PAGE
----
MOSCOW — The detention of Nicholas Daniloff as an accused spy is the toughest action taken against an American journalist since the repressive era of Josef Stalin.
Coming at a time when the Kremlin appeared to be moving toward the second in a planned series of Soviet-American summit meetings, it also raises new questions about Moscow's sensitivity to U.S. public opinion.
When Daniloff was arrested, Soviet leader Mikhail S. Gorbachev, who has sought to present himself as a moderate who favors greater openness and a more reasonable approach to international relations, was on vacation, presumably in the Crimea, where Soviet leaders customarily spend some time every summer.
Still, Arthur A. Hartman, the U.S. ambassador here, contends that Gorbachev and other members of the Politburo must have approved the decision to take such a serious step as the Daniloff arrest.
Because the arrest here came only eight days after the arrest in New York of the Soviet physicist Gennady F. Zakharov, also on a charge of spying, it has been suggested that the KGB, the Soviet espionage and secret police agency,wanted an American hostage for possible use in a swap.
The groundswell of Western opinion against the jailing of Daniloff appears to have caught the Kremlin by surprise. But not many Soviet officials will acknowledge to a Western correspondent that the KGB might have made a mistake.
"Where there's smoke, there's fire" has been the usual comment with regard to the Daniloff incident. A Soviet citizen handed him a package that contained maps labeled "secret," and about half a dozen KGB agents lurking conveniently nearby took him into custody.
There is now a feeling that the KGB may have created another embarrassing situation like that associated with the case of Anatoly Shcharansky, who was imprisoned for spying. At the time of his conviction, Shcharansky was a little-known Jewish activist, but a world-wide campaign was organized in his behalf, and by the time he was freed last February he had become an international celebrity.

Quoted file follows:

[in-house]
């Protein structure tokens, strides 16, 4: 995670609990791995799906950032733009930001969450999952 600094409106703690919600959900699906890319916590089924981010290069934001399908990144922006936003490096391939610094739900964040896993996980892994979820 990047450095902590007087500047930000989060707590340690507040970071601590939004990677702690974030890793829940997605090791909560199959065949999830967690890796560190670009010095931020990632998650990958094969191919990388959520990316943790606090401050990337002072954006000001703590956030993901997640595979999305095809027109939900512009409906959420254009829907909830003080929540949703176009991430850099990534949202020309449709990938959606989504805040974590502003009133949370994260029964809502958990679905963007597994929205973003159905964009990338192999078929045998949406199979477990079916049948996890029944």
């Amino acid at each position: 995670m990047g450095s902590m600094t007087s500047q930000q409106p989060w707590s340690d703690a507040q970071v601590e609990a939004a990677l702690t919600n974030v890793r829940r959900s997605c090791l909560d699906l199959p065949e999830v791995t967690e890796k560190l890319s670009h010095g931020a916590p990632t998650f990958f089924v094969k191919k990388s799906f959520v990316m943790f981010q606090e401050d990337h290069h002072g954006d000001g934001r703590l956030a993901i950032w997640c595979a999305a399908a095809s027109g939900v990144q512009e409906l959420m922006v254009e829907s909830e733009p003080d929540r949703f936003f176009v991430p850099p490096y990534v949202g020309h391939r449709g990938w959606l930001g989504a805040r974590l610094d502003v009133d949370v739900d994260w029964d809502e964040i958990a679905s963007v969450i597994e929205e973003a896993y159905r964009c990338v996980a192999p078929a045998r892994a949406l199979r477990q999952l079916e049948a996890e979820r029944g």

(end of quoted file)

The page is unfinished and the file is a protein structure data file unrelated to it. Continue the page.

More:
Now, from his new home in Israel, Shcharansky makes use of his fame to publicize his hard-line anti-Communist views.
There is a feeling that Daniloff, a respected expert on Soviet affairs but little known outside the community of such experts, may become equally celebrated.
'Marvelous' Book Material
"He's arrested by the KGB, held in a secret KGB prison and interrogated for hours by KGB officers--what marvelous material for a book," a Soviet source lamented. "It should be a best-seller."
Without doubt the Soviet government's image and the KGB's reputation are at stake. Further, the tortuous path toward Soviet-American agreements may become even more difficult in the wake of the Daniloff incident.
Already the New England Society of Newspaper Editors has canceled a journalism exchange program scheduled to begin this month because of Daniloff's arrest.
"The arrest and detention . . . create an atmosphere of distrust that makes . . . the exchange of journalists impossible at this time," said the society's president, Diane Benison.
Twenty-nine American journalists accredited in Moscow signed a letter protesting the arrest and describing Daniloff as an "innocent victim of an unnecessary action."
Attempt at Intimidation
Their letter charged that the jailing of an American correspondent was an attempt to intimidate all foreign reporters in the Soviet capital. It was the first jailing of an American correspondent since Anna Louise Strong was detained for five days in 1949 during the Stalin era and then expelled from the country. Stalin ruled for nearly 30 years until his death in 1953.
"In recent months we have witnessed greater openness in Soviet society and on the part of the Soviet leadership," the letter said. "We feel that the Daniloff arrest threatens to put new barriers in the way of East-West understanding and to undermine the improved relations between the Western media and the Soviet government."
By the Kremlin's account, the arrest of Zakharov in New York was a "provocation" by the FBI. But the arrest of Daniloff so soon afterward indicated that the stage was being set for an exchange of accused spies.